Bushtracker 14ft: Review
You might scoff at the idea of taking a family of five on the road in a 14ft van, but Bushtracker has figured out how to make it a reality.
Family caravans come in all shapes and sizes. There are some very compact units around, as well as those that offer plenty of internal living space. Some designs evolved for people who love offroad camper trailer travel but desire a few more comforts in their home away from home.
For those in the latter bracket, Bushtracker has developed a 14ft pop-top model. It not only offers fixed beds for a family of four but has been developed for al fresco living.
Design & Construction
The 14-footer is built very much in the traditional Bushtracker style, with a hot-dipped galvanised chassis that features double rails and a drawbar. Above the chassis, the 2mm/3mm aluminium frame is both welded and double-riveted to support the fibreglass composite body structure. Naturally, it is all fully insulated and the lower sides have protective alloy checkerplate.
One of the characteristics of Bushtracker vans is the chamfered lower rear end that creates an excellent departure angle, and this pop-top doesn’t miss out. Another characteristic is the twin spare wheels that are mounted under the body overhang at the front of the van. Bushtracker reckons that’s a better position for more balanced towing.
Setting up a pop-top isn’t much different to a normal caravan, except for lifting the roof.
Externally there’s an interesting clue (or lack thereof) that a power-operated roof lifter is fitted – there are no external roof clips. That might sound like a strange thing to get excited about but the roof clips in offroad caravans are often out of reach of the average person and you need a step to reach them.
The Bushtracker’s roof-lifting mechanism is a neatly designed system which isn’t too obvious on the inside, yet is powerful enough to lift a pop-top roof fitted with solar panels, a power-operated awning and an air-conditioner.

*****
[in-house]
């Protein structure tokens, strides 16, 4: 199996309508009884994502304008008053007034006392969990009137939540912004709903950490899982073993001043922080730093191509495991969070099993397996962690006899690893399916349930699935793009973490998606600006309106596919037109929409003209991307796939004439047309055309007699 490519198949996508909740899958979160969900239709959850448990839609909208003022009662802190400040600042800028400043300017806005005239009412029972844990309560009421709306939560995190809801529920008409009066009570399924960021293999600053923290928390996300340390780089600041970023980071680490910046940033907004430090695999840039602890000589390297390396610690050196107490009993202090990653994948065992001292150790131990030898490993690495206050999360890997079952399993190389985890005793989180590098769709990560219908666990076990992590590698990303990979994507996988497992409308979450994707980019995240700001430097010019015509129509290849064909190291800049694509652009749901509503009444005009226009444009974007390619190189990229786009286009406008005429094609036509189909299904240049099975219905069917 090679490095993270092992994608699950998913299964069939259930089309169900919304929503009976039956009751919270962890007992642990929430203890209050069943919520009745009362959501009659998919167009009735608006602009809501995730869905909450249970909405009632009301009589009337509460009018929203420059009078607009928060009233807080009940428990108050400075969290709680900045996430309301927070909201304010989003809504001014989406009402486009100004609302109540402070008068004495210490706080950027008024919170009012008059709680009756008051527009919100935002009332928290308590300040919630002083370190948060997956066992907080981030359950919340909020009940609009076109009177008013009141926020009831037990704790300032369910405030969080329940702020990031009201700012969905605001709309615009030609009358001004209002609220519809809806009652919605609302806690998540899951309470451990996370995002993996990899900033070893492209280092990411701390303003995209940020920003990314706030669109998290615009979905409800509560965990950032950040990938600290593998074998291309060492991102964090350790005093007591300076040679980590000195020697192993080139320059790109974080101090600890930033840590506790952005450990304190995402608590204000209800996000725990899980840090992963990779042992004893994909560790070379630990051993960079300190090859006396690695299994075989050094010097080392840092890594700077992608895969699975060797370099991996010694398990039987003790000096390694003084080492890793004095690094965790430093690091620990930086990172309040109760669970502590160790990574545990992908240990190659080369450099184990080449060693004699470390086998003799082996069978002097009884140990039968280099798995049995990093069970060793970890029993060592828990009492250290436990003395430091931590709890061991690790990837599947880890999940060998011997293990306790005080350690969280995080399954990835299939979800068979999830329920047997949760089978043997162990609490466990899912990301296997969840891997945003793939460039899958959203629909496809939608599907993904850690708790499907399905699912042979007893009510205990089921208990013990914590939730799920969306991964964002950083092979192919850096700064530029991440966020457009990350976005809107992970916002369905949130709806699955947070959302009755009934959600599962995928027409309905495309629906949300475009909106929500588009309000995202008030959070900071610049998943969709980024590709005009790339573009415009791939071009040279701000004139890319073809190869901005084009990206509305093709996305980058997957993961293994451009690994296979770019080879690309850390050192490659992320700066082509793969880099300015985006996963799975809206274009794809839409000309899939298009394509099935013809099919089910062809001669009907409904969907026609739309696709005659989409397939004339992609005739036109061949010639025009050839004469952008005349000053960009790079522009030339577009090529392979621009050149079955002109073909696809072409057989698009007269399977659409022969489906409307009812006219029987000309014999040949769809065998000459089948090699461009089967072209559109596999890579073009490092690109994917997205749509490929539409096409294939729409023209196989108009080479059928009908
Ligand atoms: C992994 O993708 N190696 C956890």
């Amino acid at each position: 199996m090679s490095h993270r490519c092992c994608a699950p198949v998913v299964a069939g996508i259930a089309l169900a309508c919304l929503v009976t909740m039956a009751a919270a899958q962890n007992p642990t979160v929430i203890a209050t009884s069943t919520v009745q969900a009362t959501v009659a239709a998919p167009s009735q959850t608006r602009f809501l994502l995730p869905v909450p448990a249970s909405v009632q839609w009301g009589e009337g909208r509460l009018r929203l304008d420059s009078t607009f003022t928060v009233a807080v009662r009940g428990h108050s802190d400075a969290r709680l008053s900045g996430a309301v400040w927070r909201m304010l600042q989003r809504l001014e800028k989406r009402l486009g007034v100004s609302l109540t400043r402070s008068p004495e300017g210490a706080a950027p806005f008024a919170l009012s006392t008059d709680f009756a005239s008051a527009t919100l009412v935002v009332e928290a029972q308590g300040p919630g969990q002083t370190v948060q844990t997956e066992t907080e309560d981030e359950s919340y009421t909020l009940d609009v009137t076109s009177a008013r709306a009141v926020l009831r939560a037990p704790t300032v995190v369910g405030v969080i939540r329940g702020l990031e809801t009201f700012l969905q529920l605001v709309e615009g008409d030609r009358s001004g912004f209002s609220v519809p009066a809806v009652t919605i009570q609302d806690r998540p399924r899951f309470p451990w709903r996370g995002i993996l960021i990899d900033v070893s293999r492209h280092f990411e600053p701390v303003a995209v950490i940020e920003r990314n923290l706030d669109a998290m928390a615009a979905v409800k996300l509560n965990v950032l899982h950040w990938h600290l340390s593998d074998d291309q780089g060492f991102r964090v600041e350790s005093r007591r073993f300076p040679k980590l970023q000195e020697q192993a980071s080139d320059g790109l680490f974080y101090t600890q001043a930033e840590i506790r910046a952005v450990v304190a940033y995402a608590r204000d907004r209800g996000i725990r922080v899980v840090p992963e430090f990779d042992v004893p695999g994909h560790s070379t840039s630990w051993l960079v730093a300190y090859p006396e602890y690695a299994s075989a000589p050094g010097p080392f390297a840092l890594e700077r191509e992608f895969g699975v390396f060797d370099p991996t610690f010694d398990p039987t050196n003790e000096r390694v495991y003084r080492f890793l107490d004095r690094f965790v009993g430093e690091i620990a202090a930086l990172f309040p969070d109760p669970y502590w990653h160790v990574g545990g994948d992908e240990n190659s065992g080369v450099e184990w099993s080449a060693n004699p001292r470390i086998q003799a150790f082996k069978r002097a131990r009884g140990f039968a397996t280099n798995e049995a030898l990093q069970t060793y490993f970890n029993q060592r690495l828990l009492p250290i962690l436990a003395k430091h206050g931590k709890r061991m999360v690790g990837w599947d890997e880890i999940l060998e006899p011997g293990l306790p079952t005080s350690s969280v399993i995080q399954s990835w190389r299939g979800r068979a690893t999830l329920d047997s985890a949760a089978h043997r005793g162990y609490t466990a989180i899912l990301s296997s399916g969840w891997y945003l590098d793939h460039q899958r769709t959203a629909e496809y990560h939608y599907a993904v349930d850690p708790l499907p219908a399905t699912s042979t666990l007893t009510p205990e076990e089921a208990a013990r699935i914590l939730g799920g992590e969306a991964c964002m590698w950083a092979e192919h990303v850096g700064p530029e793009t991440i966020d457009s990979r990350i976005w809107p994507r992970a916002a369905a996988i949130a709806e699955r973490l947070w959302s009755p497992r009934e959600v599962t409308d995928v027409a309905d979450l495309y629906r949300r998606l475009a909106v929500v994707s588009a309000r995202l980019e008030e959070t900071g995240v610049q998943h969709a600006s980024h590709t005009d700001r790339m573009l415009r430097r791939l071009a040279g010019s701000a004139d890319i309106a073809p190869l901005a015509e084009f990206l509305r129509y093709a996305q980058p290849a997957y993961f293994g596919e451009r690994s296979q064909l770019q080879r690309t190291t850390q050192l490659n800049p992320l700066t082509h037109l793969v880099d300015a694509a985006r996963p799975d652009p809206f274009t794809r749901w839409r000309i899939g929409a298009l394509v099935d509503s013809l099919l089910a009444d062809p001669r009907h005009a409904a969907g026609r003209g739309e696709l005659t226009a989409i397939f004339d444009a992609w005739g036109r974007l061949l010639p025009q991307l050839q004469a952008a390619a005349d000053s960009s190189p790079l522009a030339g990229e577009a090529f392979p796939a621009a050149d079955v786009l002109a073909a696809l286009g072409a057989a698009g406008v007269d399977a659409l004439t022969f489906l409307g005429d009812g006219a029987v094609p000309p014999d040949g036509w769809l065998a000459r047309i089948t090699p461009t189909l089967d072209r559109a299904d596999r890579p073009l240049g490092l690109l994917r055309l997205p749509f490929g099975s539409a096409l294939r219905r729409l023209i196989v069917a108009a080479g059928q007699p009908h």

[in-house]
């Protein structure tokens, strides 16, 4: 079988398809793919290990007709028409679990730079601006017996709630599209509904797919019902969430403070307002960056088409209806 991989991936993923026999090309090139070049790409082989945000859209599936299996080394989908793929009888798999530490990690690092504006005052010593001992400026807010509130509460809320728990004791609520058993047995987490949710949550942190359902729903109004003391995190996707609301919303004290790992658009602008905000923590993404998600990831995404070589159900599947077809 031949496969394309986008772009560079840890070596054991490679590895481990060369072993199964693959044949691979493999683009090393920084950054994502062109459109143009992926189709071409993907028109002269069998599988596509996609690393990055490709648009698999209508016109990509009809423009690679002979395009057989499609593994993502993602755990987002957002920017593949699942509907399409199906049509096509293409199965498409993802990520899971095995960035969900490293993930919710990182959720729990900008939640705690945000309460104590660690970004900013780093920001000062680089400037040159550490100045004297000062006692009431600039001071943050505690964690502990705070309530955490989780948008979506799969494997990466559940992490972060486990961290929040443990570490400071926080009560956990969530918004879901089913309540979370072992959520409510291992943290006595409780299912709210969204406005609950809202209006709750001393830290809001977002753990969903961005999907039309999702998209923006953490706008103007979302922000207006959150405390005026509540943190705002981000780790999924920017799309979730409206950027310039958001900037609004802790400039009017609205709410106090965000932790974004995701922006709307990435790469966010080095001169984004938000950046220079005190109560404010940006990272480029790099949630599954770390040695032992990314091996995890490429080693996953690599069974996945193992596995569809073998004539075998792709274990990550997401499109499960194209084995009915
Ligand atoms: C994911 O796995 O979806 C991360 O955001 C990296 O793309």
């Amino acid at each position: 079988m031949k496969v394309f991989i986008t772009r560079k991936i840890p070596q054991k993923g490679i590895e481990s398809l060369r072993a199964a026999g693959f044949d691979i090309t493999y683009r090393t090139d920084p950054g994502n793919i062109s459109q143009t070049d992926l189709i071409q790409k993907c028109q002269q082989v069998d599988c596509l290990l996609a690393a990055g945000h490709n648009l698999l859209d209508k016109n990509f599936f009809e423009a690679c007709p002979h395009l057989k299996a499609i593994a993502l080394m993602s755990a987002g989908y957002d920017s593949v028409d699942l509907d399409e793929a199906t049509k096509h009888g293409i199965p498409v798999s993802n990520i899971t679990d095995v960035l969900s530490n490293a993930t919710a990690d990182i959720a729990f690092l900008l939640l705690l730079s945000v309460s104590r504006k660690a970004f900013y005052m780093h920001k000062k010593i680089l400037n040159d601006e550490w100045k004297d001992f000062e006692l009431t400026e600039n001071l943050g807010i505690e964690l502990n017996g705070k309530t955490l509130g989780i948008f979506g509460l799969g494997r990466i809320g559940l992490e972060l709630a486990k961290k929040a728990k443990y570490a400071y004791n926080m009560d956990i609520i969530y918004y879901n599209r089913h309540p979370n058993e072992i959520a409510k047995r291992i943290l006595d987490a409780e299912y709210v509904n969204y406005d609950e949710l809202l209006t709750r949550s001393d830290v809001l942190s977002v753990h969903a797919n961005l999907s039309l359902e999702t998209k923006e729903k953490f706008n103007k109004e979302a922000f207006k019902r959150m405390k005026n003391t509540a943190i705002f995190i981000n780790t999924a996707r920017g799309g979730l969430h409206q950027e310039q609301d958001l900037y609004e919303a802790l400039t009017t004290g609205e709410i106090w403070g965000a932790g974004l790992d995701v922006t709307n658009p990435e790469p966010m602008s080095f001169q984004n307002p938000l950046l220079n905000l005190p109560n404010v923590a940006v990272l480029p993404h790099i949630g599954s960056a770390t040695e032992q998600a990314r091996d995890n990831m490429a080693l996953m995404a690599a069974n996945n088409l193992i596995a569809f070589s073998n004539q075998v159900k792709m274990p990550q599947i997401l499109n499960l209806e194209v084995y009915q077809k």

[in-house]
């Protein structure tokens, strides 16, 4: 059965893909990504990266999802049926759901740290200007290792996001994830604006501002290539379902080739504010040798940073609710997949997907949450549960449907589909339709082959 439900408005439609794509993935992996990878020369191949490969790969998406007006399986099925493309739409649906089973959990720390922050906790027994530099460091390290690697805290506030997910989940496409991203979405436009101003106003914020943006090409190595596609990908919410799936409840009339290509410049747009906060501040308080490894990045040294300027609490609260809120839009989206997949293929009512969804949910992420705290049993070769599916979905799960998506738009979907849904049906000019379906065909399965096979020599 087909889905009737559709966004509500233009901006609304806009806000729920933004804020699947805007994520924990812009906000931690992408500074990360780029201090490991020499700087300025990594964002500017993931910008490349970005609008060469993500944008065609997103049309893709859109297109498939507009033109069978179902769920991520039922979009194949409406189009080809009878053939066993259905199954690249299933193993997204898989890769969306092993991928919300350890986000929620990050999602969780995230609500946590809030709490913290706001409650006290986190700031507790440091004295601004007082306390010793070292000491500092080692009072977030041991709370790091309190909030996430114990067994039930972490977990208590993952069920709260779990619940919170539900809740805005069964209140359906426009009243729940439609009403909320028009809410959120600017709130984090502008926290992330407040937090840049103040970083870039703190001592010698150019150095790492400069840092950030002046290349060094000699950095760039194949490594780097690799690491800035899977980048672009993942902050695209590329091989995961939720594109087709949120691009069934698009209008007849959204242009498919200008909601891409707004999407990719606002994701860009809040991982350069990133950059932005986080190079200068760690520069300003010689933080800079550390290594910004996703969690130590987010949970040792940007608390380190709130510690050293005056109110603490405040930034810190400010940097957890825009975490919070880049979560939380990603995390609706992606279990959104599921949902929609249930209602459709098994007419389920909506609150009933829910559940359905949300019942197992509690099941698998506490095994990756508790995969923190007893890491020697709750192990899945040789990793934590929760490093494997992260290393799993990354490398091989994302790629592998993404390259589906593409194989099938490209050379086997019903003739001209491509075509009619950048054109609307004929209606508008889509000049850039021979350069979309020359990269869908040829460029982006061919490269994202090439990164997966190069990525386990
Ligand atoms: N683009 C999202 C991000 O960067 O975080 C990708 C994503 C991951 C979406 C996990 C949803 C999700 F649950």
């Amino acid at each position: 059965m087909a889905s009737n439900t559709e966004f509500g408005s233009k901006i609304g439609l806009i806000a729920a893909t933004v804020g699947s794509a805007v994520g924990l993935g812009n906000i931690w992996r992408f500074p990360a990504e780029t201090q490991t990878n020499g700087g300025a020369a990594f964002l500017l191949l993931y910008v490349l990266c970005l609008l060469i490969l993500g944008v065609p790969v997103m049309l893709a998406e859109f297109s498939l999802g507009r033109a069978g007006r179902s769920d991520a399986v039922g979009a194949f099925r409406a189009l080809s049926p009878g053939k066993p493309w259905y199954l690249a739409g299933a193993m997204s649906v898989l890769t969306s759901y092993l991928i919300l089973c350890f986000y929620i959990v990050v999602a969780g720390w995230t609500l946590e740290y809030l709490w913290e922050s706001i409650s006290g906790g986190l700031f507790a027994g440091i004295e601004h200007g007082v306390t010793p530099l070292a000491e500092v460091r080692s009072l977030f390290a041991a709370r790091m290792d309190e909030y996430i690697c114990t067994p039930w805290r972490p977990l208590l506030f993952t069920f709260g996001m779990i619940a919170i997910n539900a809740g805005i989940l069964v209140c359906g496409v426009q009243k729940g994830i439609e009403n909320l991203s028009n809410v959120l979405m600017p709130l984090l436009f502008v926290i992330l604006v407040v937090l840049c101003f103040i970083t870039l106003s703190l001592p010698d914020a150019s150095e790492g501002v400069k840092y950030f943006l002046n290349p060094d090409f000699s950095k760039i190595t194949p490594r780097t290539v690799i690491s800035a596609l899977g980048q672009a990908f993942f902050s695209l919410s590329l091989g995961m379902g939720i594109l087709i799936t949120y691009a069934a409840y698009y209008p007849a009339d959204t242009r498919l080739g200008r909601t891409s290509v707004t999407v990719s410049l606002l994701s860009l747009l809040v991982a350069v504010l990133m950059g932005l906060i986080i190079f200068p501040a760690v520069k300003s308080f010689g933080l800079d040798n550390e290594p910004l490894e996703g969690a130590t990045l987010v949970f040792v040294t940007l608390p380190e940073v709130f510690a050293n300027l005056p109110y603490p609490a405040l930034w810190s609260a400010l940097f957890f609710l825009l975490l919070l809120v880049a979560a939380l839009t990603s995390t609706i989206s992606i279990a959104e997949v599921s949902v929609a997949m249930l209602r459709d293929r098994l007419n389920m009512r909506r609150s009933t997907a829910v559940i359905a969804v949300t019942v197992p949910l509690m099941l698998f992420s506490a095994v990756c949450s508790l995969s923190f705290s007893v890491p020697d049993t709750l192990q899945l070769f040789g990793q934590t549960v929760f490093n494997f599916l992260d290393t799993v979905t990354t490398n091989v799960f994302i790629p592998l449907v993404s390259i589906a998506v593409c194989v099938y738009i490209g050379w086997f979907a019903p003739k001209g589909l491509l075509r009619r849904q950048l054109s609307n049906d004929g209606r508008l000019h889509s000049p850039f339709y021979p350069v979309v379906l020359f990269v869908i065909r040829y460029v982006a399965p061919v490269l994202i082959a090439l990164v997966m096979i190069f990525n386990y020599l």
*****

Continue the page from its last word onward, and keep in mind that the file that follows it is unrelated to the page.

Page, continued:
This is a family van and the all-important 2.03x0.7m (6ft 8in x 2ft 4in) bunk beds are fitted across the rear. Up front and about as far away from the bunks as possible, the double bed sits across the front of the 14-footer. That leaves enough space for a nearside kitchen and an offside dinette and bathroom cubicle. The dinette can also be folded down into another bed, taking sleeping berths to five. So while general space might be at a premium, sleeping accommodation is not.
Neatly slotted in between the bed and bathroom is the dinette. It comes with a rigid table mounted on a single pole, and the table can be removed if needed. Although the dinette can fit a young family of four, those closest to the wall will have to rest their feet on the wheel arch.
Available space and the external slide-out kitchen means that the internal kitchen has been designed a bit differently to many vans’ kitchens. For a start, there isn’t a cooktop or much benchtop space but there is a round stainless steel sink, a 165L Danfoss compressor fridge, the aforementioned pantry with dual access, and five good-sized drawers. Of more than passing interest is the electrical switch panel that has been very neatly fitted on the panel below the kitchen sink bench. Those electrics include a high-end Fusion radio.
- Compact but usable interior layout
- External slide-out kitchen
- Internal/external use cupboard
- Bed with all-round windows
- Great length for bush track towing
I would have liked...
- 12V fans, but I’m sure they are an option
- More standard features
The full test appears in Caravan World #535, March 2015. Subscribe today for the latest caravan reviews and news every month!